When Sid Smith first finished his definitive biography of King Crimson in 2001 he thought, not unreasonable that would be that. But then Robert Fripp reactivated the band and so Sid had to take up his pen once more. This has resulted in an even more definitive work “In The Court Of King Crimson”. He came to Word In Your Ear to run Mark and David through the key facts of their extraordinary rise and their exceptional longevity, what it’s like to spend six weeks on the road with a bunch of musical gentlemen of a certain age and why he’s not planning to put down his pen just yet.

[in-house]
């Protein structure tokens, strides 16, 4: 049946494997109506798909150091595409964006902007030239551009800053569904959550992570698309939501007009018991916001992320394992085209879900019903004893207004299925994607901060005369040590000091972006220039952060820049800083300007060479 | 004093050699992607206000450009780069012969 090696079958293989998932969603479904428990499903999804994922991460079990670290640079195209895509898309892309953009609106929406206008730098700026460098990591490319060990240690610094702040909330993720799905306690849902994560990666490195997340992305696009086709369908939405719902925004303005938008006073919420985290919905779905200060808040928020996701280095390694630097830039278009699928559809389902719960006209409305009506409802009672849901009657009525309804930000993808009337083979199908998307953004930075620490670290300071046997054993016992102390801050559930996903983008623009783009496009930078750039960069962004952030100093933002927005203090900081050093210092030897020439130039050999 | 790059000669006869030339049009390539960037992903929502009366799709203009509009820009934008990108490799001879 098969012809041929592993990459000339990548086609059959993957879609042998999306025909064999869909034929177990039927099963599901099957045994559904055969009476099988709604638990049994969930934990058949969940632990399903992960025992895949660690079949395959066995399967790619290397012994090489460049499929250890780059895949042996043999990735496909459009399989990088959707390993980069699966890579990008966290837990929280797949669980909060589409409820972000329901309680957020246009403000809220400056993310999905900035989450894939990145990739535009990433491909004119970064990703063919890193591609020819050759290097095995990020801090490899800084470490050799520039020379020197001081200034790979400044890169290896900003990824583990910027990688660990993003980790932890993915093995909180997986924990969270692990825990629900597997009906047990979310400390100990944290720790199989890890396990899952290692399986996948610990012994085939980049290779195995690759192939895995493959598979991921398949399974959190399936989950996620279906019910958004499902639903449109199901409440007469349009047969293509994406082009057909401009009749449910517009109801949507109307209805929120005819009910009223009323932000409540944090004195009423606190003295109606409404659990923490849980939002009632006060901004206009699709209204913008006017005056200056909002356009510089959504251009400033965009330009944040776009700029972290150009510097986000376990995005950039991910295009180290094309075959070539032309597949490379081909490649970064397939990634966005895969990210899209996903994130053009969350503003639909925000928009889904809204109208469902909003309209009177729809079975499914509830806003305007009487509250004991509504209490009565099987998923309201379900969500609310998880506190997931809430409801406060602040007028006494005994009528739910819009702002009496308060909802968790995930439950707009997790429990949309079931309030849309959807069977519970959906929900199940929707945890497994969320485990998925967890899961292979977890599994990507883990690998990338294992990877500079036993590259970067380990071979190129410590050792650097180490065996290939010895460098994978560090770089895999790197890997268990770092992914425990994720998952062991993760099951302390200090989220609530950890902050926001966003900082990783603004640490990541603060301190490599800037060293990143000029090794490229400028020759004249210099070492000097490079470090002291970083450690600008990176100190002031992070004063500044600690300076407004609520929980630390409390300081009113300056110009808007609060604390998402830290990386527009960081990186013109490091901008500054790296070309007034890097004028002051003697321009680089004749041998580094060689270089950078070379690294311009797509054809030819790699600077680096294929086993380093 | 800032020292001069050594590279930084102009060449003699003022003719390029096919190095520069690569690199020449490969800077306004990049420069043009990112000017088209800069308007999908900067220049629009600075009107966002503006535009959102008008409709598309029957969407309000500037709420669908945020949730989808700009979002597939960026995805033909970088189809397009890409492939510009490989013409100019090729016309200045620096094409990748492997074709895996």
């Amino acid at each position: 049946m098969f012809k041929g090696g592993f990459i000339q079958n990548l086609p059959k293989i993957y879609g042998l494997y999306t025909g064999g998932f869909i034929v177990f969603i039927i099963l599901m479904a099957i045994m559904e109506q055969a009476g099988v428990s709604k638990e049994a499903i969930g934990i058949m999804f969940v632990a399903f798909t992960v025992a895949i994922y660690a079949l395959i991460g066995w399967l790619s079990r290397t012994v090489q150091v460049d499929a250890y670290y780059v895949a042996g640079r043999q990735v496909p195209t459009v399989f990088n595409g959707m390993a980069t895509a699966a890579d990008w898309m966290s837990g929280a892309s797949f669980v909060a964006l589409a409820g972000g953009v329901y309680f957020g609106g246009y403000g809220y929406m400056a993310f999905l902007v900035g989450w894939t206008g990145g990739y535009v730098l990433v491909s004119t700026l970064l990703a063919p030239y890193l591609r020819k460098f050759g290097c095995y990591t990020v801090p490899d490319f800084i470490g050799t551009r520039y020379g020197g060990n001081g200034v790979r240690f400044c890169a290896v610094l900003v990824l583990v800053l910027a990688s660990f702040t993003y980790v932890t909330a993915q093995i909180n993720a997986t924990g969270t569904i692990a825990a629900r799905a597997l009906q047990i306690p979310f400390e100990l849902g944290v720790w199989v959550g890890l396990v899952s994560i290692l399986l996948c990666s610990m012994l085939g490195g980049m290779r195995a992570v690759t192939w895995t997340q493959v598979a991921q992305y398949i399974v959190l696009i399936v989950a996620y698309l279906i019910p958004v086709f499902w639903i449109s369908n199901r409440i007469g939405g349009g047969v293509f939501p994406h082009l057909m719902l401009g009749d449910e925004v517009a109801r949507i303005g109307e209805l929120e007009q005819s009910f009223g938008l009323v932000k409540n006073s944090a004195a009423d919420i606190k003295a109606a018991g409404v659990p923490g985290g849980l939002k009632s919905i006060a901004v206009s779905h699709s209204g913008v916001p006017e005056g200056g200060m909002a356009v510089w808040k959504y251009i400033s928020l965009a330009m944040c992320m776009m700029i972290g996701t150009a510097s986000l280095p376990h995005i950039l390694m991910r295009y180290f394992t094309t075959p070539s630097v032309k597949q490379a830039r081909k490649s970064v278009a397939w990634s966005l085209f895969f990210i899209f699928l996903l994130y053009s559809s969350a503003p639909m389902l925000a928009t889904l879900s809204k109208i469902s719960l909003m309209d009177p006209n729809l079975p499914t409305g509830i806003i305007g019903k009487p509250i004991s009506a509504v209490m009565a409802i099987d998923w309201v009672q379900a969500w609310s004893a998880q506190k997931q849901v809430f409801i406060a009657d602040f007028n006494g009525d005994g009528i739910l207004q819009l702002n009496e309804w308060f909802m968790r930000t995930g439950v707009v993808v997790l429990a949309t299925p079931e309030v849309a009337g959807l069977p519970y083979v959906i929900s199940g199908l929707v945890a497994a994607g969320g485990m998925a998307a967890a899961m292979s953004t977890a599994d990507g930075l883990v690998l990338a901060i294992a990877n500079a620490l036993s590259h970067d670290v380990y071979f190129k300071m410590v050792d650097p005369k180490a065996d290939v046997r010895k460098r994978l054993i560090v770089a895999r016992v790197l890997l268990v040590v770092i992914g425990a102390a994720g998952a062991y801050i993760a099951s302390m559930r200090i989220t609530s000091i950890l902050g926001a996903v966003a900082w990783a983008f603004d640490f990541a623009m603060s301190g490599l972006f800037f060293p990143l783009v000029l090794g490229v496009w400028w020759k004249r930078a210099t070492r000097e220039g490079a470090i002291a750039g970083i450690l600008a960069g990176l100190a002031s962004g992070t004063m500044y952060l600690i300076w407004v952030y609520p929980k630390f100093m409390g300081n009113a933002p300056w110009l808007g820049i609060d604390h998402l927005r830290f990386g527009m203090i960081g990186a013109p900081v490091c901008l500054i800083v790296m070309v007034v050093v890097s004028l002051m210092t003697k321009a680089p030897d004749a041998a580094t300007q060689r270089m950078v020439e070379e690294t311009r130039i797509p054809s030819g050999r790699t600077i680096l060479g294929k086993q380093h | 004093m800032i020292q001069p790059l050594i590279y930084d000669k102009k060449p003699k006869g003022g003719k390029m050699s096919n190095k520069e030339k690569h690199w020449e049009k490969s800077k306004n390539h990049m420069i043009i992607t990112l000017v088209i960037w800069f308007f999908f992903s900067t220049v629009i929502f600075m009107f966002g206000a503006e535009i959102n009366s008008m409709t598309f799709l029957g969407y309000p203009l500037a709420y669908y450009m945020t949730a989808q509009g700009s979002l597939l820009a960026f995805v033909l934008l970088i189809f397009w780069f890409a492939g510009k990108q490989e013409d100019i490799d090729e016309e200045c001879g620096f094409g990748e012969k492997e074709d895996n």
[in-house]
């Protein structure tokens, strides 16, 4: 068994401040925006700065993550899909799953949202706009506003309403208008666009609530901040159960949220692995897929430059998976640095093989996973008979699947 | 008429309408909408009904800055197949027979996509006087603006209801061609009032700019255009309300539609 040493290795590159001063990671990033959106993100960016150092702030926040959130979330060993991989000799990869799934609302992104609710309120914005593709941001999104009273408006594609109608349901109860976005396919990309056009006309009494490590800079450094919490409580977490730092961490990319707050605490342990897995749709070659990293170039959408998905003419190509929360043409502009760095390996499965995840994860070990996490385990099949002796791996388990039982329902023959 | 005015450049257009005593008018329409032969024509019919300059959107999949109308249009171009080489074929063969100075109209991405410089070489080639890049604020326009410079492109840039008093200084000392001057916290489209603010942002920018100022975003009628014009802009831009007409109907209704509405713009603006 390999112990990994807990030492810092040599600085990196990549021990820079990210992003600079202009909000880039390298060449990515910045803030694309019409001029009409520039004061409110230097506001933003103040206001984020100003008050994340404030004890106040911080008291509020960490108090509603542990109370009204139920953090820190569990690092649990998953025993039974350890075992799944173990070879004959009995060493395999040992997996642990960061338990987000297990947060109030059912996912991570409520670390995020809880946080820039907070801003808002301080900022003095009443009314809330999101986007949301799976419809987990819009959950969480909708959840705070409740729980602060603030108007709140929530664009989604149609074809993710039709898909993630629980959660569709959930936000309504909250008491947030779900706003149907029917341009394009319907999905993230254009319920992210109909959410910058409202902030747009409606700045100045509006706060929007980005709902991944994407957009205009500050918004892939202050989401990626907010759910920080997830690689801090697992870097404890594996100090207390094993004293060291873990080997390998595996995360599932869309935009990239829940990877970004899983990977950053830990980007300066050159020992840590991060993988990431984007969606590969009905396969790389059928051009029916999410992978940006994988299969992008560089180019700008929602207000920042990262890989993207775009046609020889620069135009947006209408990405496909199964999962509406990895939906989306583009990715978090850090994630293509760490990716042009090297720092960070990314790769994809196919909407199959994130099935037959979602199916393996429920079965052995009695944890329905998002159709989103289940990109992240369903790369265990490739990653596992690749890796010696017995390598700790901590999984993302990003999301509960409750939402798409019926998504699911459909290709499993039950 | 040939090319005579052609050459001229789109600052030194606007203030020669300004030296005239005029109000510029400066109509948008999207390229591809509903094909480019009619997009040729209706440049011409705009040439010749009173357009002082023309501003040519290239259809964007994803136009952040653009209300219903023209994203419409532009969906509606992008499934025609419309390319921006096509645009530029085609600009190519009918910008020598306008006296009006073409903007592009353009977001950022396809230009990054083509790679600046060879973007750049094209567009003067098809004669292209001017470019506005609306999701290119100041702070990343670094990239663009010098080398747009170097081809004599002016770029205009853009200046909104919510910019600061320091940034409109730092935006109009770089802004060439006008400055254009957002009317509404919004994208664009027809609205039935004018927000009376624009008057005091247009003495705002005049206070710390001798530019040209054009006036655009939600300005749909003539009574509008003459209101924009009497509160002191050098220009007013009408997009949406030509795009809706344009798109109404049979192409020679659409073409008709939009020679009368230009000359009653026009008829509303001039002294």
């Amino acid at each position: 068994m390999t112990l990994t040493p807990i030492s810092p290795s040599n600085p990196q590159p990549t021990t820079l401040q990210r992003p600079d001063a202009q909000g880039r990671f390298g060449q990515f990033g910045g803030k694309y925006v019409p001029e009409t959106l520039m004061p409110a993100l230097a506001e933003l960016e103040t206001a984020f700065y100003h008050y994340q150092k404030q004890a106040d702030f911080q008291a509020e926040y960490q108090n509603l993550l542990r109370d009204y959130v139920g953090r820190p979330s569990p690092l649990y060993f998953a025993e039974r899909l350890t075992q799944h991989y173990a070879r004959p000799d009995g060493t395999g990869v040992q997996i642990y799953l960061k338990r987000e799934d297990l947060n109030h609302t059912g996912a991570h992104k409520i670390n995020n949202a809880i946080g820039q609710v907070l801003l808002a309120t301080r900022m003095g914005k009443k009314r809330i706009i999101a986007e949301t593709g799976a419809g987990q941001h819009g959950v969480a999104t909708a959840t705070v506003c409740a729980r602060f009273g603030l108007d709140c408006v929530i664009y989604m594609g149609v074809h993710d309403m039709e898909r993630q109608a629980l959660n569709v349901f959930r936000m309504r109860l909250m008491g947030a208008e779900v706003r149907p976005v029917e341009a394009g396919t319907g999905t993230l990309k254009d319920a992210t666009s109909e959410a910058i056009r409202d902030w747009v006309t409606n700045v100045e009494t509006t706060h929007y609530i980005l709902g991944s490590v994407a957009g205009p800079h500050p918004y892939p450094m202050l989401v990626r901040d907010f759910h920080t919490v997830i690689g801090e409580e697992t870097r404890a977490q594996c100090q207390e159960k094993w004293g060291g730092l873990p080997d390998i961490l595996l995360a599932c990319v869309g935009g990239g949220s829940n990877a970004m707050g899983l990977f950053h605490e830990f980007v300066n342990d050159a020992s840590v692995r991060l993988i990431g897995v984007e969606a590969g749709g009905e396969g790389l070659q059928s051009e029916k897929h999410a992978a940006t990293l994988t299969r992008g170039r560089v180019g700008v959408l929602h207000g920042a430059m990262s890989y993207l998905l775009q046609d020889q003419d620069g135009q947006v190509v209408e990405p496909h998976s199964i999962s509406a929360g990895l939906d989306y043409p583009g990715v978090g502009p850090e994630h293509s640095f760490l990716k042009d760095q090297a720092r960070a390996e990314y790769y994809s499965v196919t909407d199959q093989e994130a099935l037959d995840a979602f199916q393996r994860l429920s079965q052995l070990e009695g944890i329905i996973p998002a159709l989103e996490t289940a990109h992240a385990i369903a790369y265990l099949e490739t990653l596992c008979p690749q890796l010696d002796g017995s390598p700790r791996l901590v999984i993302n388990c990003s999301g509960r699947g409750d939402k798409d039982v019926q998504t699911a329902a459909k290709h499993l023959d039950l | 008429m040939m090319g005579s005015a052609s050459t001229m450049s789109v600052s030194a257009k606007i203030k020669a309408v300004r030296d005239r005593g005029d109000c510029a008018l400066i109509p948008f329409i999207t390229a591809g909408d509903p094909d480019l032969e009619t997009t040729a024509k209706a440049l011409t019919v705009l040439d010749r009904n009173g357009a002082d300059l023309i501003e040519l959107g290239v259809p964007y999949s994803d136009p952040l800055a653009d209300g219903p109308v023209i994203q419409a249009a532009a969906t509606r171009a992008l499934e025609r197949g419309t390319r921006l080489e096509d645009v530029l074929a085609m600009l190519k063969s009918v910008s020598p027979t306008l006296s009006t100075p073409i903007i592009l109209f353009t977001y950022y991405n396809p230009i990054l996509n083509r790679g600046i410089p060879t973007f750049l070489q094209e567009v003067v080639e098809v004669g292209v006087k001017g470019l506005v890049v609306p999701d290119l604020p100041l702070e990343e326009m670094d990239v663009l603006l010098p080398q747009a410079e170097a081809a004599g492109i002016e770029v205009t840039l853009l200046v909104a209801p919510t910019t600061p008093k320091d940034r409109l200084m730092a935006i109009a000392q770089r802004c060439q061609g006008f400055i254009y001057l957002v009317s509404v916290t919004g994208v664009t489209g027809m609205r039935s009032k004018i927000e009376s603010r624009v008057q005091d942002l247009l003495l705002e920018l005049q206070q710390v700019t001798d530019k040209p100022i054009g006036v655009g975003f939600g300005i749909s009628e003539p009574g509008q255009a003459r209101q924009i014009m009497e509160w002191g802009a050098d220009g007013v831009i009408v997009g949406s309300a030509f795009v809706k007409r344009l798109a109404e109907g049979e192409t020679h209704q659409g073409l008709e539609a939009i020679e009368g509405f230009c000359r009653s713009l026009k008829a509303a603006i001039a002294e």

In his new book “A New Day Yesterday”, an account of progressive rock in the 1970s, Mike Barnes tells the story of how this peculiarly British musical form was born out of the Small Faces’ “Itchycoo Park” and the Graham Bond Organisation and went on to flourish throughout the 70s in the universities of Britain and the arenas of the United States. He talks to Mark and David about all the issues that matter: capes, mellotrons, seated audiences, prolonged soloing, the real names of the members of Quintessence and whatever happened to Egg.